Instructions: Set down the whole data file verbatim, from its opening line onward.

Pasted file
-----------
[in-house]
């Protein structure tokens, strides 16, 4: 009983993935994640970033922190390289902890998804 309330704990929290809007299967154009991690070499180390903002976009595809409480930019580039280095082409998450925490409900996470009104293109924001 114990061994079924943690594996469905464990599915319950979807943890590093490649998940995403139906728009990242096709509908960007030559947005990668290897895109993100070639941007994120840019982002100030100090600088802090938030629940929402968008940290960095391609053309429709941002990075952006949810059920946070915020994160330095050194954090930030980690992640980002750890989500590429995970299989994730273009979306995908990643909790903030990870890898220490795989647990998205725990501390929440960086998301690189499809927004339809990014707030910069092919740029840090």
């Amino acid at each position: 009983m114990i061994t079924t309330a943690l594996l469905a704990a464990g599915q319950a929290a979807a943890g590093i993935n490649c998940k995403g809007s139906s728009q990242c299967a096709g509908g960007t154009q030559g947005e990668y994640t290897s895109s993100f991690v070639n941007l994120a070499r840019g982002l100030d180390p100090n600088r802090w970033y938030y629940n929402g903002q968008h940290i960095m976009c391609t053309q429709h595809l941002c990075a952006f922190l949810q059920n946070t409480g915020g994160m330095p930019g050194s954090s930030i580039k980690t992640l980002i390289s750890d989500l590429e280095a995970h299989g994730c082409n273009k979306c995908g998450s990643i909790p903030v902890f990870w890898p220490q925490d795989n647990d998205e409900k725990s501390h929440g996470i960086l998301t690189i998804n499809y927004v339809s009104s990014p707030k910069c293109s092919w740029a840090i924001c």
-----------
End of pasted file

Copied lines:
[in-house]
């Protein structure tokens, strides 16, 4: 009983993935994640970033922190390289902890998804 309330704990929290809007299967154009991690070499180390903002976009595809409480930019580039280095082409998450925490409900996470009104293109924001 114990061994079924943690594996469905464990599915319950979807943890590093490649998940995403139906728009990242096709509908960007030559947005990668290897895109993100070639941007994120840019982002100030100090600088802090938030629940929402968008940290960095391609053309429709941002990075952006949810059920946070915020994160330095050194954090930030980690992640980002750890989500590429995970299989994730273009979306995908990643909790903030990870890898220490795989647990998205725990501390929440960086998301690189499809927004339809990014707030910069092919740029840090």
């Amino acid at each position: 009983m114990i061994t079924t309330a943690l594996l469905a704990a464990g599915q319950a929290a979807a943890g590093i993935n490649c998940k995403g809007s139906s728009q990242c299967a096709g509908g960007t154009q030559g947005e990668y994640t290897s895109s993100f991690v070639n941007l994120a070499r840019g982002l100030d180390p100090n600088r802090w970033y938030y629940n929402g903002q968008h940290i960095m976009c391609t053309q429709h595809l941002c990075a952006f922190l949810q059920n946070t409480g915020g994160m330095p930019g050194s954090s930030i580039k980690t992640l980002i390289s750890d989500l590429e280095a995970h299989g994730c082409n273009k979306c995908g998450s990643i909790p903030v902890f990870w890898p220490q925490d795989n647990d998205e409900k725990s501390h929440g996470i960086l998301t690189i998804n499809y927004v339809s009104s990014p707030k910069c293109s092919w740029a840090i924001c």